>(not visible).  There was a case here recently where the driver

>challenged the accusation, and the pair of photos showed he was

>doing 18mph, but the camera's radar said something like 55mph.

>He was acquitted, of course.  The camera wasn't out of calibration,

>but the reflected signal it detected wasn't "correct".

This is the sort of thing that should never get to court in the first place.
In NZ any photo with more than one mobile vehicle in the picture is
disregarded, unless it is a camera system that has wire sensors in the road,
where the vehicle triggering the sensor can be specifically identified.

I always wondered how long it would take someone to notice that those
measurement markings had been painted over, and a new set with wider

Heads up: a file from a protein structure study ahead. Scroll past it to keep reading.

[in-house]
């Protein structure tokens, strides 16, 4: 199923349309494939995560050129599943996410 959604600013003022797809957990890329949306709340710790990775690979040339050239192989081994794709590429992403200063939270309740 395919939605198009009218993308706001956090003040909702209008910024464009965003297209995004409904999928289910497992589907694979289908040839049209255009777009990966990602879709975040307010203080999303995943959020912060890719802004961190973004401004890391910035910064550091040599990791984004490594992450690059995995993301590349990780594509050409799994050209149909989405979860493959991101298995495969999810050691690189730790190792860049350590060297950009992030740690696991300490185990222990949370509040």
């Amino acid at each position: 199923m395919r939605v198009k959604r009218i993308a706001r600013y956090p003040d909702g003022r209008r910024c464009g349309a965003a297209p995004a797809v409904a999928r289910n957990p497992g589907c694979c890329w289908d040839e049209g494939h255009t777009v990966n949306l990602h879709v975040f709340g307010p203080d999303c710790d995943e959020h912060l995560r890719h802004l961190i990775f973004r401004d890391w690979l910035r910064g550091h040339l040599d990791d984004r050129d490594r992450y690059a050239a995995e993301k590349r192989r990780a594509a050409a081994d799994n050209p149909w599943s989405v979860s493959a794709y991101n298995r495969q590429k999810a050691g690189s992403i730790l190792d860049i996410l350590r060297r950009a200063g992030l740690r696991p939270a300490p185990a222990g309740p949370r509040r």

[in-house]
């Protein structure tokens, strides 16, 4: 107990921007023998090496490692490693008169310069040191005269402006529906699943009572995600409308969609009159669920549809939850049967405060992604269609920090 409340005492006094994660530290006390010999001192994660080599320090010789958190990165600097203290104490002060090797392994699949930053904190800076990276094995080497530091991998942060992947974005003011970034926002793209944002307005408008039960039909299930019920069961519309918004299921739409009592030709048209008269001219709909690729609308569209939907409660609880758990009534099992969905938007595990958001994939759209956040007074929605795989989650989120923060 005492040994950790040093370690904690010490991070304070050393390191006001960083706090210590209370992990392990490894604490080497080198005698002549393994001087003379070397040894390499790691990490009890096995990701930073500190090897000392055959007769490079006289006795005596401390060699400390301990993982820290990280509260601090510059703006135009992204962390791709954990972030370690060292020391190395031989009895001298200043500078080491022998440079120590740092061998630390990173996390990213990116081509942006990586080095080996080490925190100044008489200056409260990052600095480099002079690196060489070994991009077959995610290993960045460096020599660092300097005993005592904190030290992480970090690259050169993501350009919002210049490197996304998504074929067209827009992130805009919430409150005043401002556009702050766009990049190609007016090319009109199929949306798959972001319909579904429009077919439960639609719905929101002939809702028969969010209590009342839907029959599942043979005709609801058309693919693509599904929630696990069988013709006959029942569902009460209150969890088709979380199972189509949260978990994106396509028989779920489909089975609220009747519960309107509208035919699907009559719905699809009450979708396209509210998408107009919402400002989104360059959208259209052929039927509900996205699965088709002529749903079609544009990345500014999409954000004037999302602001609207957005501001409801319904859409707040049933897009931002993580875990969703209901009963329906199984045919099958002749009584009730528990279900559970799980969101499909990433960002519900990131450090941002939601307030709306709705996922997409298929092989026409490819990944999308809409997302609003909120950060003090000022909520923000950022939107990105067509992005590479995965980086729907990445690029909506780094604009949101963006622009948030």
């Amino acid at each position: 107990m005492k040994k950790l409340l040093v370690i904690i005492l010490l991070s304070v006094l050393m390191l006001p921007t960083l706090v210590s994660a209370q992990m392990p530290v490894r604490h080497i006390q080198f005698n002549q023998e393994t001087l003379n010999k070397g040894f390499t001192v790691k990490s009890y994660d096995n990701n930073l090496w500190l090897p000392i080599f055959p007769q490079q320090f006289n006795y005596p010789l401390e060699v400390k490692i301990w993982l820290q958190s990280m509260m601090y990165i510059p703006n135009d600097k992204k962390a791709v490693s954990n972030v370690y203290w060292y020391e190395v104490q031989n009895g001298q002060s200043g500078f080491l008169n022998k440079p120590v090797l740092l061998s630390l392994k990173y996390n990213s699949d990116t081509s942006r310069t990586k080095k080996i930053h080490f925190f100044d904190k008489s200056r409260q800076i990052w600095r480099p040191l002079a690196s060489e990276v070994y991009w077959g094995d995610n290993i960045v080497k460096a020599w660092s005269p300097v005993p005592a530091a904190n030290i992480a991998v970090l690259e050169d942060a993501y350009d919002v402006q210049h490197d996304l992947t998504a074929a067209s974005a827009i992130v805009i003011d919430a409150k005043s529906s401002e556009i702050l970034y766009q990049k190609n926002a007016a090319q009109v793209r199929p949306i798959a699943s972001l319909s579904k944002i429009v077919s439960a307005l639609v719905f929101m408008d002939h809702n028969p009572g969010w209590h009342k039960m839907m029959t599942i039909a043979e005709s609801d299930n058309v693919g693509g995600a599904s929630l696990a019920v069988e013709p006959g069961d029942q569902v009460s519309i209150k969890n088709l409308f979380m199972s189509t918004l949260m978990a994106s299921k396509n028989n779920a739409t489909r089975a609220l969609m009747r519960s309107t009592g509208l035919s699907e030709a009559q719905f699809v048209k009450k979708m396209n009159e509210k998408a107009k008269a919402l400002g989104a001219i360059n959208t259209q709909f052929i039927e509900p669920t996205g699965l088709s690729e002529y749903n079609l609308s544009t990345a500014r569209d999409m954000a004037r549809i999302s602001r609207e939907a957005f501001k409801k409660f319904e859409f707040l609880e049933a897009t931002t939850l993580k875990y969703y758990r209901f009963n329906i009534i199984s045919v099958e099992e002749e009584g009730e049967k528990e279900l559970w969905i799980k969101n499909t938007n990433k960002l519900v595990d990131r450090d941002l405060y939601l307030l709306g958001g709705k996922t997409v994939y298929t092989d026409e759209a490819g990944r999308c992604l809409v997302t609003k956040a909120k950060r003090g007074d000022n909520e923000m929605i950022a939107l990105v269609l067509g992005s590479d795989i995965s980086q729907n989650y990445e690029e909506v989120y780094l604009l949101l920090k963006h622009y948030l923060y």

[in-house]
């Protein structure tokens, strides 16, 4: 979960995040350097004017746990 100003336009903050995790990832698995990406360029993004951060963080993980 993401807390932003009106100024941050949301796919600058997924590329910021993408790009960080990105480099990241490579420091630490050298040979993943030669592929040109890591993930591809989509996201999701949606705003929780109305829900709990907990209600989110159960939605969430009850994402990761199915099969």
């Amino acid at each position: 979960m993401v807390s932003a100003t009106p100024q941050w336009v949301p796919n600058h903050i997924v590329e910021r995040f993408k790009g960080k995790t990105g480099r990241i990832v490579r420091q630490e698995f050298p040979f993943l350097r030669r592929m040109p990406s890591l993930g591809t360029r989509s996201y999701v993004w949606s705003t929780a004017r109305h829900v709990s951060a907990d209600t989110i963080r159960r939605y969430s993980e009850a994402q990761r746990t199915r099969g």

spacings put down overnight. I was also intrigued with a picture I saw which
had a squirrel sitting in the middle of the road, and no vehicle in sight,
and the photo showed 40mph. It seems the squirrel moved its tail fast enough
to trigger the camera.

there are speed humps that are made of rubber
they are hollow with holes in them
if you hit them at or below the rated speed they deflate as your car drives
over them
hit them too fast and you get a bump.

alternatly you take the route my uni took and make speedhumps way to high
and narrow
then widen them (twice) so people can drive over them faster than a crawl.
(and presumablly reduce the wear on first gear, the clutch and brakes of the
uni busses) but wind up with the busses almost getting stuck on them

there was one speedhump i used to like, my cars suspension was harmonicly
tuned to it (thats my story and i'm sticking to it) hit it at exacly 50kph
and it was as smooth as a dirt road

> {Original Message removed}
> Indeed - or if you're at an upper-floor window of a burning
> building, waiting to be rescued.  The emergency
> services here say that a hump slows down a fire engine by 30